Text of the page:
Monday Culture Club - Sparklehorse

The Daily Cardinal used to throw around this weekly feature called "Culture Club." It was a collective of music-minded Cardinal writers who would meet each week to discuss and write short blurbs about albums of yore that deserve re-evaluation. We even had an awesome graphic (which I'll try to track down because it was sweet). We covered Paul Simon's Graceland (called it the modern equivalent to Pet Sounds) and Combat Rock (heck, possibly an even more apt equivalent to Pet Sounds), and just when we were about to go into MC5's Kick Out the Jams we pulled the plug. Everybody laughed at us, nobody took us seriously, and they made us feel bad about ourselves so we did what any sensible group would do: We curled up and died. And then I brought it to my desktop and took a defibrillator to it and now we have this.

The inaugural album in these parts is none other than Dreamt For Light Years In The Belly Of A Mountain by the late, great Sparklehorse. The product of multi-instrumentalist Mark Linkous, Sparklehorse borrowed loosely from the guitar arrangements of Big Star, electric buzz of Grandaddy and the pop-minded melodrama of Elliott Smith.


Linkous struggled with depression and drug addiction for the majority of his life, but what set him apart from Smith and any other run-of-the-mill folk instrumentalist was his tongue-in-cheek self-evaluation. The wry perspective in his songs lends a duality to his self-deprecation in that it can just as easily be engulfing than ignored for the grander pop sensibilities.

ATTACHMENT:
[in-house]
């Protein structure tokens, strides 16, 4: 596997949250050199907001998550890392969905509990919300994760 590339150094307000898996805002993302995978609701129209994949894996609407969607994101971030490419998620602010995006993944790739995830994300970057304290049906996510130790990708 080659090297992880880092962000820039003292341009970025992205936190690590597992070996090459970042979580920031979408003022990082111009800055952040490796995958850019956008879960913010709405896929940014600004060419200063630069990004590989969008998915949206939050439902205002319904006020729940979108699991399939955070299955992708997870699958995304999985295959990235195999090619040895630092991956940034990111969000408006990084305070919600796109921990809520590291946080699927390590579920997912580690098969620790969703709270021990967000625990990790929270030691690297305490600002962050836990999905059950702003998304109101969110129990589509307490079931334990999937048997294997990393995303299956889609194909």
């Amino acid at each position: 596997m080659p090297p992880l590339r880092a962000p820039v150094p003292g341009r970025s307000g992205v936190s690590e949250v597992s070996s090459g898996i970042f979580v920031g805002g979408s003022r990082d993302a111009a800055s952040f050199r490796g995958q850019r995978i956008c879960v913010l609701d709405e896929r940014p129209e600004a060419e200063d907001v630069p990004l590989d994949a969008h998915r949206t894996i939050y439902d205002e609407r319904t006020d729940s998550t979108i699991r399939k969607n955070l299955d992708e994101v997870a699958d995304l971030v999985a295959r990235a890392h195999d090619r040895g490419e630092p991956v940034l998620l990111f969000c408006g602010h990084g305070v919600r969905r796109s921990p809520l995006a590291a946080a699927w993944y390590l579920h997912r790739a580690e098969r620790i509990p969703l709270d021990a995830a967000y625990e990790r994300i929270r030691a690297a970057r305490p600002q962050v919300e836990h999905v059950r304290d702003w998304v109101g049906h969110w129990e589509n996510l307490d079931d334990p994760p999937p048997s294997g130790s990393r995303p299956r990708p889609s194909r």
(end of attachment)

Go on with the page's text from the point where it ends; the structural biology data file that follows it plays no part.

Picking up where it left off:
The second installment of Nitsuh Adebe's "Why We Fight" columns over at Pitchfork (which is more than worth a read and can be located here) discusses a view not entirely dissimilar from one I've expressed in which strains of music can either be novel and outside familiarity (in his case an amphibian outside of the water, in mine simply chaos) while others are familiar, albeit comforting (in his case an underwater uncle, in mine simply perfectly formulated conventions). The crux is that operating within established norms (that is, underwater or in peaceful organization) is considerably more difficult because you're swimming upstream and competing with a plethora of similar-sounding artists. However, on that same token, the more novel or chaotic "amphibians" of bands tend to carry flaws—however negligible—because they could not reasonably have perfected an unconquered sonic territory. And thus it follows that the fish that tend to make it to the front of their pack are generally far more enjoyable because they—by necessity—are much more perfect entities. So while Linkous' commentary is refreshing, what makes this album so important is not what new ground it paved or what new doors it opened for new artists. Rather, it's important because—like most else of Sparklehorse's discography—it is near perfect.

Dreamt For Light Years was released in 2006.

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